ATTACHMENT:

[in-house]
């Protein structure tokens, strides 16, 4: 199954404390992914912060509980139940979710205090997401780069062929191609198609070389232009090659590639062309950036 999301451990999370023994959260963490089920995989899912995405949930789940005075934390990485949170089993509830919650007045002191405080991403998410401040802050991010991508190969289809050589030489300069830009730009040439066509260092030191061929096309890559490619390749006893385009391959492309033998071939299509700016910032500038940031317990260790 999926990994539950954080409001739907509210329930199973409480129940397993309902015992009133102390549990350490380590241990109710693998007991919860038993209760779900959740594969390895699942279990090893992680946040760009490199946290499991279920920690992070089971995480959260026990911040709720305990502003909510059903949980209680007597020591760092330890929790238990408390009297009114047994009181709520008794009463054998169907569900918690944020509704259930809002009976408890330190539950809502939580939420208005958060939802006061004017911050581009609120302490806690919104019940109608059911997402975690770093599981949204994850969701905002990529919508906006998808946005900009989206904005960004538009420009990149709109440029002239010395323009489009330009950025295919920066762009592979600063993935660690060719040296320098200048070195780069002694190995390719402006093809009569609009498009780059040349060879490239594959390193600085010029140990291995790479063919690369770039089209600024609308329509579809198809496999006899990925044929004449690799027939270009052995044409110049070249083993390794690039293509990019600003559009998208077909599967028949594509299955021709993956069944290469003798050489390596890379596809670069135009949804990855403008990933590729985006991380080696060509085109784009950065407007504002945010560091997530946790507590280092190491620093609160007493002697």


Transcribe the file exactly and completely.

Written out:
[in-house]
């Protein structure tokens, strides 16, 4: 199954404390992914912060509980139940979710205090997401780069062929191609198609070389232009090659590639062309950036 999301451990999370023994959260963490089920995989899912995405949930789940005075934390990485949170089993509830919650007045002191405080991403998410401040802050991010991508190969289809050589030489300069830009730009040439066509260092030191061929096309890559490619390749006893385009391959492309033998071939299509700016910032500038940031317990260790 999926990994539950954080409001739907509210329930199973409480129940397993309902015992009133102390549990350490380590241990109710693998007991919860038993209760779900959740594969390895699942279990090893992680946040760009490199946290499991279920920690992070089971995480959260026990911040709720305990502003909510059903949980209680007597020591760092330890929790238990408390009297009114047994009181709520008794009463054998169907569900918690944020509704259930809002009976408890330190539950809502939580939420208005958060939802006061004017911050581009609120302490806690919104019940109608059911997402975690770093599981949204994850969701905002990529919508906006998808946005900009989206904005960004538009420009990149709109440029002239010395323009489009330009950025295919920066762009592979600063993935660690060719040296320098200048070195780069002694190995390719402006093809009569609009498009780059040349060879490239594959390193600085010029140990291995790479063919690369770039089209600024609308329509579809198809496999006899990925044929004449690799027939270009052995044409110049070249083993390794690039293509990019600003559009998208077909599967028949594509299955021709993956069944290469003798050489390596890379596809670069135009949804990855403008990933590729985006991380080696060509085109784009950065407007504002945010560091997530946790507590280092190491620093609160007493002697």